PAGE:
- Don’t sweat the small stuff; and
- The devil is in the details.
Similarly today, if you believe some of the commentary about what appears to be an impending budget deal to forestall the “fiscal cliff,” our elected policymakers should follow just two simple rules:
- Get a deal that does as much as you can; and
- A bad deal is worse than no deal.
Clearly enough, in this instance as well as the earlier one, you have to choose your rule. And in this instance, I vote for rule number one – noting that it is not the end of the story.
There are still optimists in Washington. Many of them probably lean on the old adage attributed (probably wrongly) to Winston Churchill about “…after all of the other possibilities.” But we are running out of time, so we had better begin to discard those other possibilities at a faster rate.
One of the “other possibilities” would be the President’s insistence on increasing tax rates in the highest brackets of the income tax schedule. The President isn’t alone in this focus on tax rates; Nate Silver of the New York Times, who earned plaudits for the accuracy of his analysis of the presidential race this year, weighed in along the same lines on a rumored congressional proposal.
Hitherto, the standard position on both sides of the aisle with respect to taxes as a part of deficit reduction has leaned strongly toward tax “reform.” The word “reform” can mean anything that anyone wants it to mean, of course. But if the word has borne any content at all with respect to taxation, it has meant “broaden the base, and lower the rates” — in other words, close or narrow selective tax preferences, and use the resulting additional revenue to reduce tax rates for everyone.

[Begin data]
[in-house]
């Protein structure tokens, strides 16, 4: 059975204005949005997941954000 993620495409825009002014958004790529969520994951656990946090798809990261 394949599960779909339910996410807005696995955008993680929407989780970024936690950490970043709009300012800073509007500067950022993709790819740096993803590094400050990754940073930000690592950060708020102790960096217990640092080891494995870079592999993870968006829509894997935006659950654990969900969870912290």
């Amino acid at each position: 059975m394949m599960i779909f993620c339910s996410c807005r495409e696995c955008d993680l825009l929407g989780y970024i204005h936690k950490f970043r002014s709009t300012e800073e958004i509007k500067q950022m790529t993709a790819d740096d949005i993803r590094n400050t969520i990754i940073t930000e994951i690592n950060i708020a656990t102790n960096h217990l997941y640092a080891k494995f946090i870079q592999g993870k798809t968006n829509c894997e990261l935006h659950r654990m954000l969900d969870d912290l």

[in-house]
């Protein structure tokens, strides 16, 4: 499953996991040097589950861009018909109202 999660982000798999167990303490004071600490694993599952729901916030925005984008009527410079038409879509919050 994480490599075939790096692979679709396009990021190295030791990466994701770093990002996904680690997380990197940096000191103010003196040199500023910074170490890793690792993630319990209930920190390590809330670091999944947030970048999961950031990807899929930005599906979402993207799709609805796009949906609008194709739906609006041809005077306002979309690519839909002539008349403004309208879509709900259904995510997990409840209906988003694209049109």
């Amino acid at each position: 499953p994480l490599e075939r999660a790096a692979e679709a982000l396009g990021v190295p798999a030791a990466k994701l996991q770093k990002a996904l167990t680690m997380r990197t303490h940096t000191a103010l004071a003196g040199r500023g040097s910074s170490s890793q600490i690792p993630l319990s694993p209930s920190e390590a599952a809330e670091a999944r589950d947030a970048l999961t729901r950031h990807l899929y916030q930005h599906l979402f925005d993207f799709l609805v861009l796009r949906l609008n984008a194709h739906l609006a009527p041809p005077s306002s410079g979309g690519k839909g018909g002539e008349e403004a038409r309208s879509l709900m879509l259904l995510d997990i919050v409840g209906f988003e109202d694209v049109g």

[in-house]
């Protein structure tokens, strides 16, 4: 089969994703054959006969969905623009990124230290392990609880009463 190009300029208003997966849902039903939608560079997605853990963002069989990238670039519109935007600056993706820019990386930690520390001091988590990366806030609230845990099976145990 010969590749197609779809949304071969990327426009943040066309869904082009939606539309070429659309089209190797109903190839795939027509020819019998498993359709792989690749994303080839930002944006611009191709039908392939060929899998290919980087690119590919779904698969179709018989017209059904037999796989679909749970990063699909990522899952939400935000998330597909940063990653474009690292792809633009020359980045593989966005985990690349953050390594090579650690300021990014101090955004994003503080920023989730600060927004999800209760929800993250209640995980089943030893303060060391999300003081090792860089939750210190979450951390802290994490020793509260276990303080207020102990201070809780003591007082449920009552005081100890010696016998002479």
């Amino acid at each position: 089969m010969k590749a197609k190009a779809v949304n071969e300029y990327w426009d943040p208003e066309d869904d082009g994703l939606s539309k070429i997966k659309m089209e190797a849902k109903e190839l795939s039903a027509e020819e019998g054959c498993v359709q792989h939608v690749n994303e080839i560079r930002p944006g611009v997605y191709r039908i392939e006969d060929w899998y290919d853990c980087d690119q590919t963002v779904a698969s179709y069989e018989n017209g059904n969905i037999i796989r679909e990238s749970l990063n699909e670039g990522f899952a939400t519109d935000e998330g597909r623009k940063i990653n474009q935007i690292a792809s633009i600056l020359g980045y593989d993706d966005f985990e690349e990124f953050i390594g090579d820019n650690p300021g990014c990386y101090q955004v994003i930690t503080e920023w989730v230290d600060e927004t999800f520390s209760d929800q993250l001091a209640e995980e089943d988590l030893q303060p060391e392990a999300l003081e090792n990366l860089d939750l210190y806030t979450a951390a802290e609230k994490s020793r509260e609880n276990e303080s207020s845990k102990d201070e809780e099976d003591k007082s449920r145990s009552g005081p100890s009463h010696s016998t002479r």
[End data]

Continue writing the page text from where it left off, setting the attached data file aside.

Tax reform for deficit reduction, however, could reduce tax rates to give back only some, not all, of the revenue gained by cutting back tax preferences. The rest of the revenue gained would be kept by the federal government to reduce the deficit. (Some would assert that the rate reductions could return all of the revenue gain using static scoring, but that taxpayers would work harder and invest more, which would result in more revenue being collected at the end of the day — the classic argument for dynamic scoring. Large deficits in the 1980s and in the decade of the 2000s make that proposition suspect.)
But earlier this week, Senator Charles Schumer (D-NY), who has become involved in the “Gang of Six (or Eight, depending on who is counting)” budget discussions in the Congress, made a contrary speech. Senator Schumer says that Congress should give up on reducing tax rates, and instead use any tax-preference cutbacks purely to raise more revenue. He concludes that this path will be more likely to reduce the deficit, and will be better for the middle class.
After the election campaign, the nation likely will turn in one way, shape or form to dealing with the budget. Several analysts and bipartisan groups have had their say on what the ultimate plan should be. Among those statements is a paper by Andrew G. Biggs, Kevin A. Hassett and Matthew Jensen of the American Enterprise Institute, entitled “A Guide for Deficit Reduction in the United States Based on Historical Consolidations That Worked.” This paper, released in December 2010, has received an enviable amount of attention for a fairly technical enterprise.
To tell you what I am going to tell you: The authors argue that the United States should reduce its deficit much more (they pick 85 percent) by reducing spending, and thus much less by raising revenues, than the most widely recognized bipartisan plans (which are at about 50-50). I think they overplay their statistical hand. This post gets a bit nerdy, but in my view the reasoning comes down to a fairly fundamental issue. So all but the faint of heart, please read on.